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Backyard Foraging

8/7/2014 12:04:00 PM

Tags: Urban Foraging, Urban Homesteading, Quince, Fruit Jams, Erin Sheehan

After last year’s successful apple foraging and our small but tasty butternut harvest from neighborhood trees, we have become a lot more aware of the possibilities for “found food.” We work hard to get food from our gardens, but we love foraging.

This month’s urban foraging escapades are on our very own property: sunflower seeds and quince. We feed sunflower seeds to the birds every winter. Inevitably some get dropped near the feeder and others are buried by industrious squirrels. We had quite a number of sunflowers come up spontaneously this year both below the feeder and along the edge of the garden. We let the seedlings grow and they flowered beautifully. We somehow managed to keep a few heads from the birds for our own harvest.



Sorry, birds, but sunflower seeds are delicious! We’re waiting for the heads to dry and then we’ll roast the seeds in the oven.


quinceEarlier this week we discovered that our backyard quince trees have fruit for the first time. Our own fruit trees on our small homestead, how exciting!

 We understand that quince aren’t really all that good for eating fresh, but I have read that they are high in natural pectin, so I can make quince jam without added pectin. We’ll only have a handful this year, but if we get lucky, maybe in coming years we’ll have enough to make quince wine. We do love our fruit wines.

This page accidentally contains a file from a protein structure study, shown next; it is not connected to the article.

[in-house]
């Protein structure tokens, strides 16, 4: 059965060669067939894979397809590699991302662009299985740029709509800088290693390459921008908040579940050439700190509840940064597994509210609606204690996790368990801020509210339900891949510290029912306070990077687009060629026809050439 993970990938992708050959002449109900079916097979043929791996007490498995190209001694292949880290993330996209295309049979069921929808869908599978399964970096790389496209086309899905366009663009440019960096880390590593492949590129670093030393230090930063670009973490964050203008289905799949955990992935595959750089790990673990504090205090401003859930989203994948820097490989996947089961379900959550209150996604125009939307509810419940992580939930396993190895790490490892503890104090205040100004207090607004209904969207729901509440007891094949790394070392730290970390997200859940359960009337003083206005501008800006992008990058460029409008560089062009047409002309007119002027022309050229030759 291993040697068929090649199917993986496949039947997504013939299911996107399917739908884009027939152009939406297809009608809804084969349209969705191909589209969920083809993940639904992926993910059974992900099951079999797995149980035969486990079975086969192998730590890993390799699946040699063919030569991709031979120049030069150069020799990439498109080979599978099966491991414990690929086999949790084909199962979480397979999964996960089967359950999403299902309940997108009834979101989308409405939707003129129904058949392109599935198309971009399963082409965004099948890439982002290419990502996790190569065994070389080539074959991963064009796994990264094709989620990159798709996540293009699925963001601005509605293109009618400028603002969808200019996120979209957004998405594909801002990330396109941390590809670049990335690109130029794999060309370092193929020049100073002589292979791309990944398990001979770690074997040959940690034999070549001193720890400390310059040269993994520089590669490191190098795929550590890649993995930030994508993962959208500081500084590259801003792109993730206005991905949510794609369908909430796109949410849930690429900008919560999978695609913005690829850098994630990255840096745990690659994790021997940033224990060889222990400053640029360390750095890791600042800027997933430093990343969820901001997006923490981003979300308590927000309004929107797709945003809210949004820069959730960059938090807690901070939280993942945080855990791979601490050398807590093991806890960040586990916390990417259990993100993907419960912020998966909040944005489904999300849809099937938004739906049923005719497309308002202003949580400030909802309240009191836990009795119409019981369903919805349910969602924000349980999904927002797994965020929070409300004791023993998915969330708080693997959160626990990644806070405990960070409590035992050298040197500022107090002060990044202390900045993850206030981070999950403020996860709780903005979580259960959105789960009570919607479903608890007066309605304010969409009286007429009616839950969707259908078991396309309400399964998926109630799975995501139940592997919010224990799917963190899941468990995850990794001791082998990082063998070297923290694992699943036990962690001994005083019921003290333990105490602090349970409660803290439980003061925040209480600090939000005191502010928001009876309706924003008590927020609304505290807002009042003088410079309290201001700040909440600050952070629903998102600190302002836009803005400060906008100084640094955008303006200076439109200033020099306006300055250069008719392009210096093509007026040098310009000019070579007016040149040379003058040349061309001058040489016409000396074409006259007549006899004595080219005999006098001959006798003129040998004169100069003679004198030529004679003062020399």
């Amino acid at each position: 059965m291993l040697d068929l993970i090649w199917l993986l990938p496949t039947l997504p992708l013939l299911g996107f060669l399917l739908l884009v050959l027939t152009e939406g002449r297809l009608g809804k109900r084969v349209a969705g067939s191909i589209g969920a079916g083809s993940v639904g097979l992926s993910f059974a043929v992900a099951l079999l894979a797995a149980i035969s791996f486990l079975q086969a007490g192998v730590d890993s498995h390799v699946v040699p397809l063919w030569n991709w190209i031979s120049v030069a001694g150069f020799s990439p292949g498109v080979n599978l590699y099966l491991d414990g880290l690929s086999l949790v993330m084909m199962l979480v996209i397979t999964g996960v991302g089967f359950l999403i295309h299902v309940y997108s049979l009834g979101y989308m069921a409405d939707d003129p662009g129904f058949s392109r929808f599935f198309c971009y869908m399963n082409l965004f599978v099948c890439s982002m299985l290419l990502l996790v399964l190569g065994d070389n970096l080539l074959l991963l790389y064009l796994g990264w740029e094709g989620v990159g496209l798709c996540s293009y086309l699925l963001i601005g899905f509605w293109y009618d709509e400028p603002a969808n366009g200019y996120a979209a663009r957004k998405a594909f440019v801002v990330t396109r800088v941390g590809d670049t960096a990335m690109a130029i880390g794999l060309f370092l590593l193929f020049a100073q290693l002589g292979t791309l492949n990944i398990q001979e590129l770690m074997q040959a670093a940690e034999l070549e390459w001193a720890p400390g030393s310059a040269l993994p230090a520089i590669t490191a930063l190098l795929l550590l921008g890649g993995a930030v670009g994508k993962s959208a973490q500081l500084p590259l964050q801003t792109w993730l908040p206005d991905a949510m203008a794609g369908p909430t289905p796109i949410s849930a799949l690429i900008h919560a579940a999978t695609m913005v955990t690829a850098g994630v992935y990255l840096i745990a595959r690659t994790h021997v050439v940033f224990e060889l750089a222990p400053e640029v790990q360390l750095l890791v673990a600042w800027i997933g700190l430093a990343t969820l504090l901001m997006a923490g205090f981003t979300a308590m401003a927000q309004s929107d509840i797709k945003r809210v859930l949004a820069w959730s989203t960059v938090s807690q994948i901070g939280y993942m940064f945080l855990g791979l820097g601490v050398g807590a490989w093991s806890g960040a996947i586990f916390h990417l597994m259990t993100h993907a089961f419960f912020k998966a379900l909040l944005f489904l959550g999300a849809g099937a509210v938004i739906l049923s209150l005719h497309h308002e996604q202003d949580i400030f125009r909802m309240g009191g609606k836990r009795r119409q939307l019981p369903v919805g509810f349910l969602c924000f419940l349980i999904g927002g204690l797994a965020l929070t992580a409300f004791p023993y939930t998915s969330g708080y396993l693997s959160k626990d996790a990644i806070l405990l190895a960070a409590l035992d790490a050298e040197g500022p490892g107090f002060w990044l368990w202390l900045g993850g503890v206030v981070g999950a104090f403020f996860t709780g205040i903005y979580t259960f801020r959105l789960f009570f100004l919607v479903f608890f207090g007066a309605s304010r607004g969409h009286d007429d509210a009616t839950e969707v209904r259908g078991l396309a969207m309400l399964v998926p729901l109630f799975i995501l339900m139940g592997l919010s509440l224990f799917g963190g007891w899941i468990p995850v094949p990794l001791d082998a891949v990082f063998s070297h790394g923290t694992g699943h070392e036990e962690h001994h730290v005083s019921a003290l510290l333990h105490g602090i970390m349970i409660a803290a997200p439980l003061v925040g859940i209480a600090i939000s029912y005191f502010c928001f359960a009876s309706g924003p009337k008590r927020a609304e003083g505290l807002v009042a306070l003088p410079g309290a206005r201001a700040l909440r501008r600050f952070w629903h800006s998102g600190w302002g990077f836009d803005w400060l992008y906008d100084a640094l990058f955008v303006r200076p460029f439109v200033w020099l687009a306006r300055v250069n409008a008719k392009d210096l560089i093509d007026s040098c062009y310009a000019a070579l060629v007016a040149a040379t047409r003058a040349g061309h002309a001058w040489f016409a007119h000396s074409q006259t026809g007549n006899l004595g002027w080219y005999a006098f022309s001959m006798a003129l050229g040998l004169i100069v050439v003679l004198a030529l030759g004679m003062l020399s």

We are thrilled to add quince and sunflowers to our food supply. Any food we can forage is something we don’t have to buy. What tastes better than homegrown? Homegrown and FREE!

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8/9/2014 9:16:12 AM
Erin, it's great to be out in the wild foraging for food, isn't it. Urban foraging is great as well. Anyone who has a fruit tree in their yard almost never uses the fruit in the urban city. Mulberry trees abound in my part of the world which are the equivalent of the blackberry only on a tree. I used to hate Mulberry trees because fence lines would sprout up volunteers from the bird deposits while fence sitting but now I've learned to still root them out of the fence line and to not only tolerate their existence but use their fruit in positive ways. I still don't really love Mulberry trees just yet but I'm working on it. :0) I haven't foraged Elderberries in decades but it's another plant that grows wild here. I really need to stake out a few patches in the spring to be able to gather the succulent little berries in the fall. I once tried to make some jelly out of Elderberries and ended up with great pancake syrup. Foraging is a great way to supplement the garden, don't you think? Have a great backyard foraging day.

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